Searching over 5,500,000 cases.


searching
Buy This Entire Record For $7.95

Download the entire decision to receive the complete text, official citation,
docket number, dissents and concurrences, and footnotes for this case.

Learn more about what you receive with purchase of this case.

Sterling v. Commissioner of Social Security

United States District Court, W.D. Michigan, Southern Division

August 12, 2019

Harvey Sterling, Plaintiff,
v.
Commissioner of Social Security, Defendant.

          Hon. Paul L. Maloney Judge.

          REPORT AND RECOMMENDATION

          PHILLIP J. GREEN UNITED STATES MAGISTRATE JUDGE

         This matter is before the Court on Plaintiff's Motion for Attorney Fees Pursuant to 42 U.S.C. § 406(b). (ECF No. 22). Plaintiff's counsel seeks $19, 398.87 in fees, as detailed in his application. Defendant has not opposed counsel's request. Pursuant to 28 U.S.C. § 636(b)(1)(B), the undersigned recommends that the motion be granted.

         On March 24, 2015, this matter was remanded to the Commissioner for further administrative proceedings. (ECF No. 16-17). Plaintiff was subsequently awarded disability benefits, including past-due benefits of more than one-hundred thousand dollars, 25 percent of which, $34, 398.87, was withheld to pay counsel. (ECF No. 22-3, PageID.504-09). Counsel submits the present motion seeking an award pursuant to the contingent fee arrangement into which he and Plaintiff entered. (ECF No. 22-3, PageID.500). According to this agreement, Plaintiff agreed to pay counsel a fee not greater than 25 percent of any past-due benefits he ultimately received. (Id.).

         The Social Security Act provides that "whenever a court renders a judgment favorable to a claimant . . . who was represented before the court by an attorney, the court may determine and allow as part of its judgment a reasonable fee for such representation, not in excess of 25 percent of the total of the past-due benefits to which the claimant is entitled by reason of such judgment." 42 U.S.C. § 406(b)(1)(A). There exists “a rebuttable presumption of reasonableness to contingency-fee arrangements that comply with § 406(b)'s 25-percent cap.” Lasley v. Commissioner of Social Security, 771 F.3d 308, 309 (6th Cir. 2014). Nevertheless, counsel is not automatically entitled to 25 percent of his client's past-due benefits. Instead, the Court has an independent obligation to assess the reasonableness of a request for attorney fees. See Gisbrecht, 535 U.S. at 807 (“§ 406(b) calls for court review of [contingent-fee agreements] as an independent check, to assure that they yield reasonable results in particular cases”). The burden to establish that a fee request is reasonable rests with counsel. Ibid.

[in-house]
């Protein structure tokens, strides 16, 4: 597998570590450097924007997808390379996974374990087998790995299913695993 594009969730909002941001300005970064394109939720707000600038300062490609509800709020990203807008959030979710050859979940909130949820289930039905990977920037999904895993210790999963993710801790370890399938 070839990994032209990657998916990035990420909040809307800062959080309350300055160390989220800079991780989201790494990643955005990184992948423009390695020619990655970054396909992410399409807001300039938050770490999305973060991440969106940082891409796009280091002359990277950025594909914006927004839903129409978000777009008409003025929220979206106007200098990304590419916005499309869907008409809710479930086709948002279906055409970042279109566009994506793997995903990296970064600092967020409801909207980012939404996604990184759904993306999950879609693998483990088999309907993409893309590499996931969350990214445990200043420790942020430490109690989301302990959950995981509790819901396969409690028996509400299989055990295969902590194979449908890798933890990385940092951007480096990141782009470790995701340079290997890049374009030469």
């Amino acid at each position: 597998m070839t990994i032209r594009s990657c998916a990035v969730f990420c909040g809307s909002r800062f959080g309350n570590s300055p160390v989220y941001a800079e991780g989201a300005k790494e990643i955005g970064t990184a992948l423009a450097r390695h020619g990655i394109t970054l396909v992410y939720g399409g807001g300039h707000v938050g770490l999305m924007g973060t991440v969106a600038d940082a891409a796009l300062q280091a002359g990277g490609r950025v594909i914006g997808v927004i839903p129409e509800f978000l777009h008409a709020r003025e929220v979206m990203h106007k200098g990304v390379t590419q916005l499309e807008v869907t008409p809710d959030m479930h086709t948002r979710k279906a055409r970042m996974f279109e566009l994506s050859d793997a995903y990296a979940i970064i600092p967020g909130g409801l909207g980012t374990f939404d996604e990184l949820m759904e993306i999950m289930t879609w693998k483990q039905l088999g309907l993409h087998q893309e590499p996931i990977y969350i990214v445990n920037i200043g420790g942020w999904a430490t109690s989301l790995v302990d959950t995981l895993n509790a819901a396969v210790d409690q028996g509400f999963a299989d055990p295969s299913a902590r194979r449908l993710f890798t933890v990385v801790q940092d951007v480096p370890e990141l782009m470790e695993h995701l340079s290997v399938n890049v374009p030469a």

Counsel is seeking $19, 398.87 for work performed in this Court. Counsel asserts that he will also be seeking $15, 000.00 in fees for work performed before the Commissioner.[1] These two amounts combined equal twenty-five percent of Plaintiffs past-due benefits. While the requested award equates to a significant hourly rate, counsel should not be punished for obtaining exemplary results in an efficient manner. See, e.g., Kazanjian v. Astrue, 2011 WL 2847439 at *2 (E.D.N.Y., July 15, 2011) (where counsel requested more than $48, 000 in§ 406(b) fees for less than 20 hours work, the court observed that counsel “should not, however, be penalized for being efficient, which is exactly what I would be doing if I cut his requested fee”). The Court must also take into consideration the general risk associated with contingent fee cases. See, e.g., Ballatore v. Commissioner of Social Security, 2015 WL 5830836 at *5 (E.D. Mich., Aug. 5, 2015) (one consideration in the windfall analysis is whether counsel obtained a large award with minimal risk). Considering all the relevant circumstances, the Court finds counsel's request to be reasonable.

         While counsel is entitled to receive a portion of Plaintiff's past-due benefits, any award pursuant to § 406(b) must account for any amounts previously paid to counsel pursuant to the Equal Access to Justice Act. See Gisbrecht, 535 U.S. at 795-96 (where counsel receives a fee award pursuant to both the EAJA and 42 U.S.C. § 406(b), he must "[r]efund to the claimant the amount of the smaller fee"). The Court previously awarded $3, 100.00 in EAJA fees, (ECF No. 20), which counsel acknowledges was ultimately paid to him pursuant to his fee agreement with Plaintiff. (ECF No. 22-2, 22-3, PageID.498, 500). Counsel acknowledges that this amount must now be refunded to Plaintiff.

         CONCLUSION

         For the reasons articulated herein, the undersigned recommends that Plaintiffs Motion for Attorney Fees Pursuant to 42 U.S.C. § 406(b), (ECF No. 22), be granted and counsel be awarded nineteen thousand, three hundred ninety-eight dollars and eighty-seven cents ($19, 398.87). The undersigned further recommends that counsel be ordered to refund to Plaintiff three thousand one hundred dollars ($3, 100.00) previously awarded in EAJA fees.

---------

Notes:

[1] The Court offers no opinion as to any fee request counsel may advance in another forum, as this Court can only resolve fee requests concerning work performed in this Court. See 42 U.S.C. § 406(a)-(b); Van Horn v. Commissioner of Social Security, 2014 WL 4063871 at *2 (W.D. Mich., Aug. 18, 2014) (“[t]his court cannot award plaintiffs attorney ...


Buy This Entire Record For $7.95

Download the entire decision to receive the complete text, official citation,
docket number, dissents and concurrences, and footnotes for this case.

Learn more about what you receive with purchase of this case.